From The Topeka State Journal, October 28, 1914. By Helen Hay Whitney.
They lit for me no torches
When I came home to die,
For I had sinned against the land
Where soon I low must lie.
Black darkness hung about me;
The dark woods knew my shame;
The little lovely leaves drew back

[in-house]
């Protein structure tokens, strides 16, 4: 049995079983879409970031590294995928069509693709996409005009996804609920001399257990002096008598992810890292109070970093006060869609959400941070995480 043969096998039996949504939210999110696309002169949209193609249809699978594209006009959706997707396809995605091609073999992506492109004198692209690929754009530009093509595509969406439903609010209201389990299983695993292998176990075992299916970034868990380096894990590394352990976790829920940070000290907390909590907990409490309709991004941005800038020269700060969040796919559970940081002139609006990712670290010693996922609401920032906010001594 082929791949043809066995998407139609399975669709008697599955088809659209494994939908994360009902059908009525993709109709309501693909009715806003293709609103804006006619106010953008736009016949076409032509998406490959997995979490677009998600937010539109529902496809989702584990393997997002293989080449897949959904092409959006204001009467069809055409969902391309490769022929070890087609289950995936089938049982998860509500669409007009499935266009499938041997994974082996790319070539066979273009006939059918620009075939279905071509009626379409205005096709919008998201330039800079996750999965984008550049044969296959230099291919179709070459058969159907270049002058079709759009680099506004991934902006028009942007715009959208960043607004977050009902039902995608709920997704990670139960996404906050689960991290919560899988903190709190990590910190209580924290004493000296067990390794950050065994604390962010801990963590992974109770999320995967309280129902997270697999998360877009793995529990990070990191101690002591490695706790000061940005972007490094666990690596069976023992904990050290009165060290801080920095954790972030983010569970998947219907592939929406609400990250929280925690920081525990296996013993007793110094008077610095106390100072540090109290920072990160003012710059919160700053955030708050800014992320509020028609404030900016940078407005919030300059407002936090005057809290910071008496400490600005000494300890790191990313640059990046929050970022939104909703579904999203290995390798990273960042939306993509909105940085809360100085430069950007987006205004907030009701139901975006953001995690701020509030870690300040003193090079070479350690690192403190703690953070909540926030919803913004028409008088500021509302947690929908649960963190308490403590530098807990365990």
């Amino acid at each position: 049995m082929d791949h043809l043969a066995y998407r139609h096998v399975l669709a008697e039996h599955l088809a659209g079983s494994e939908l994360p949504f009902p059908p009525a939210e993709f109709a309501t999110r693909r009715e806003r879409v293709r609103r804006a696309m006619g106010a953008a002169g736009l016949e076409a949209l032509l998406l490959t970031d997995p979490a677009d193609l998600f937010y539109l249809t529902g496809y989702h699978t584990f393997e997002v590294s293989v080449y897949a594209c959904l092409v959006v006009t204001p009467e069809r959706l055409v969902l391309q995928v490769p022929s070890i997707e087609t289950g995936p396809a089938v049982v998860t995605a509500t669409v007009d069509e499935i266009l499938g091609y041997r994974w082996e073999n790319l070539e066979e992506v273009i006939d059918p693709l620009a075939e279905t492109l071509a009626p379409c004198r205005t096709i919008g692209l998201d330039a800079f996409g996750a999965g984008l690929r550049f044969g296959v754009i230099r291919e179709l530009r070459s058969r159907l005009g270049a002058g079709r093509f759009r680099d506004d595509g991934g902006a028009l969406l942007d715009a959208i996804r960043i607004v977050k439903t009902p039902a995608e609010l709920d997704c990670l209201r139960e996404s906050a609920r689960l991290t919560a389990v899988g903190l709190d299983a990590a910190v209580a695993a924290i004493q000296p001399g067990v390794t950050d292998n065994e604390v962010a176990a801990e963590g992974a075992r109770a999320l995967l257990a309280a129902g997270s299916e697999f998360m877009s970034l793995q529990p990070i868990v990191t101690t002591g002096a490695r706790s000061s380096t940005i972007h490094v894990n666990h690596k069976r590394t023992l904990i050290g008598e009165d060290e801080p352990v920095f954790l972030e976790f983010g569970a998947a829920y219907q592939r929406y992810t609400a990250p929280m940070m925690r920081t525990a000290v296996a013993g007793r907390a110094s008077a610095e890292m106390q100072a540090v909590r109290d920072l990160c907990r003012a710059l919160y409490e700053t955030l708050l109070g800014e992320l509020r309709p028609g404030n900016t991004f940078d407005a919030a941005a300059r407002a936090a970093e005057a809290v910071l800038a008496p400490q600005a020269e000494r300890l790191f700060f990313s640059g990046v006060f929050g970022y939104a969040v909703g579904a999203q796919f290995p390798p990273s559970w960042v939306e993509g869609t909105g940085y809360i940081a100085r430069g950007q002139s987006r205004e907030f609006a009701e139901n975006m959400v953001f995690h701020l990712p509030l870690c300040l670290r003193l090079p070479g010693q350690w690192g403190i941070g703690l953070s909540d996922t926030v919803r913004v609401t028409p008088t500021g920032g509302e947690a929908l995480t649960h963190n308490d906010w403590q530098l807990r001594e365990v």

And shivered as I came.
I, who had laughed and loved them,
Who solved their secret streams,
Forgetting honor, grasped for gain
In barter with my dreams.
From man I ask no quarter,
No pardon for my birth;
But O deep heart, betrayed and wronged,
Forgive me, Mother Earth.